ZIMBABWE is one of the countries in the world that criminalises the wilful and deliberate transmission of HIV, but most prosecutions and convictions are considered unjust as they are not guided by the best scientific and medical evidence.
BY DESMOND CHINGARANDE
There are widespread concerns that most persons charged with wilful or deliberate transmission of HIV provided for under the Criminal Law (Codification and Reform) Act, are either wrongly convicted or prosecuted, due to lack of the best machineries and in-depth knowledge of the disease and the science of transmission by prosecutors.
Scientists have recommended that caution be exercised when considering prosecution and encouraged government and those working in legal and judicial systems to pay close attention to significant advances in HIV science over the last three decades, to ensure current scientific knowledge informs application of the law in cases related to the condition.
They argue that in convicting a suspect, the court must prove beyond doubt that there was a possibility of transmission. HIV is not easily transmitted from one person to another, but it is a relatively fragile virus that is transmitted through specific well-described routes.
International guidance on HIV in the context of the criminal law recommends that proof of causation in relation to HIV transmission should always be based on evidence derived from a number of relevant sources, including medical records, rigorous scientific methods and sexual history.
In most HIV-related cases, Zimbabwean courts only use medical records obtained from a clinic or hospital and those records can provide contextual information, but cannot establish transmission between a complainant and accused person.
Liberty Gono, a lawyer who once represented an accused person who was facing a charge of wilful or deliberate transmission of HIV, said the courts have been forced to work with the little evidence they have and said this often prejudiced the accused person if convicted.
“The circumstances of the nature of sexual relationships or other potential sources of a person’s HIV infection must be central to any case where sexual transmission of the disease is alleged. There must be lawfully obtained, medical records that identify the last HIV-negative person and the first HIV-positive test of the complainant and the accused person,” Gono said.
“There is need for the State to have all documents necessary to acquire the conviction of an accused, but what we witness is only a medical report which can only establish the condition of the complainant at that moment, but not history which can show regular visits to the clinic for the tests.”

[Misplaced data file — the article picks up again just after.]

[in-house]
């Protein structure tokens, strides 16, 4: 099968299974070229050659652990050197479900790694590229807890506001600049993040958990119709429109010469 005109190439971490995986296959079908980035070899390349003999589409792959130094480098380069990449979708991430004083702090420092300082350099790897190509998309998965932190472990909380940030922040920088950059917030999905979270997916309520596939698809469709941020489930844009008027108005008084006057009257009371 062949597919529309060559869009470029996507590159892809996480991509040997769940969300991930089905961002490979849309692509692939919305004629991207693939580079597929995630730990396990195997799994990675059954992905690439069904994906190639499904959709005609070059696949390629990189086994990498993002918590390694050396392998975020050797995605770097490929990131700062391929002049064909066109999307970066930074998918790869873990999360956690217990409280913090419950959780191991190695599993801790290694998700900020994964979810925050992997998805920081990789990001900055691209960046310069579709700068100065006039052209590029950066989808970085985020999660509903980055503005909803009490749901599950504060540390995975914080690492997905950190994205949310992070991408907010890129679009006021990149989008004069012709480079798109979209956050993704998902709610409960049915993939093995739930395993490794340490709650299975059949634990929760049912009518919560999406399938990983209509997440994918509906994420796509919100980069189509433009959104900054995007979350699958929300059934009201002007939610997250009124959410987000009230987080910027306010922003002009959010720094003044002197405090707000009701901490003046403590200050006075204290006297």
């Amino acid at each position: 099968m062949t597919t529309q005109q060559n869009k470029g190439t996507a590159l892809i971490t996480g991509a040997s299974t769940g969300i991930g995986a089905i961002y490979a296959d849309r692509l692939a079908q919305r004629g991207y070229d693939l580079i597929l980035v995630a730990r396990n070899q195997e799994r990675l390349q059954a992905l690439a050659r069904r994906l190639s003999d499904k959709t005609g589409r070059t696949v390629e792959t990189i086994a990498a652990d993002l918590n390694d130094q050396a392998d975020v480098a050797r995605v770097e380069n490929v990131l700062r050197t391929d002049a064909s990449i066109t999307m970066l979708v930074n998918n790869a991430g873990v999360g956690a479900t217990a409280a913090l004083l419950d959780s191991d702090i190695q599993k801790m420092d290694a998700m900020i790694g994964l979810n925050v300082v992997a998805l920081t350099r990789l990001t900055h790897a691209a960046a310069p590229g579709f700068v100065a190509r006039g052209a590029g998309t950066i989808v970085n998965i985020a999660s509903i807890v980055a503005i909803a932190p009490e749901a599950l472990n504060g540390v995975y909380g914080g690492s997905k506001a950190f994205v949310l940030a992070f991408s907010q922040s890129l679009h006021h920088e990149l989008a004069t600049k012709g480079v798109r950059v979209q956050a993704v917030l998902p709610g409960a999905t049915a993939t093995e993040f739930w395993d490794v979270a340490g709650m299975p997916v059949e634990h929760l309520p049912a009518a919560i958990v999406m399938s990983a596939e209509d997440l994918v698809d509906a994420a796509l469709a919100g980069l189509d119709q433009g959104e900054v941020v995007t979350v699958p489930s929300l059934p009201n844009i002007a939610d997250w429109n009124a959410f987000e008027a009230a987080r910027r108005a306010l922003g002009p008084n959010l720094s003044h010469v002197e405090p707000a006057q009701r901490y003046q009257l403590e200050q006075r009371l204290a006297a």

HIV and Aids activists have blamed the criminalisation of the disease, saying convictions of people alleged to have deliberately transmitted the disease could also stifle the fight against stigmatisation and disclosures.
Network for People Living with HIV chairperson, Tendai Westerhof, said current laws make it very difficult for individuals to disclose their HIV status to their partners.
“These laws on HIV make it difficult for individuals to disclose their status to their partners. Disclosure helps in getting support for the infected and also facilitating treatment for partners who may not know their status,” Westerhof said.
“Criminalisation under the current laws is retrogressive as it discourages individuals seeking or facilitating treatment for their partners. People who brought the disease home will fear taking their medications in public fearing their partners will report them to police and they will end up taking their medication in private for fear of the law. This will put the other partner or spouse at great health risk as they would not know their status to seek for treatment and care.”
In 2015, the law criminalising the transmission of HIV came under the spotlight when the Constitutional Court heard an application filed by a Bulawayo woman challenging its constitutionality.
The woman was convicted of wilfully transmitting the virus to her then spouse by a Bulawayo court before the Zimbabwe Lawyers for Human Rights (ZLHR) took up the case to challenge both the conviction and sentence.
While challenging the constitutional validity of the Criminal Law Act, ZLHR lawyer, David Hofisi said the provision of the Act was “too wide, dangerous, and unlawful” and thereby infringing on the applicant’s right to protection of the law.
Hofisi said the Criminal Law Act infringed on the applicant’s fundamental right not to be discriminated on any basis including HIV status as enshrined in the Constitution.
However, on the other hand the laws also act as a shield against rapists. In 2016, a Mbare man, Rassel Malenga who admitted raping and infecting a 16-year-old girl with HIV, was sentenced to 20 years in prison by Harare magistrate Fadzai Mtombeni.
While defending her judgment in court, Mtombeni said Malenga appreciated that what he did was wrong and the offence was aggravated by the fact that he infected an innocent girl with HIV.
However, there are other convicts who admitted in courts of justice that they are HIV positive and they must be assisted by the courts through scientific and medical evidence to prove that they, indeed, infected the victim.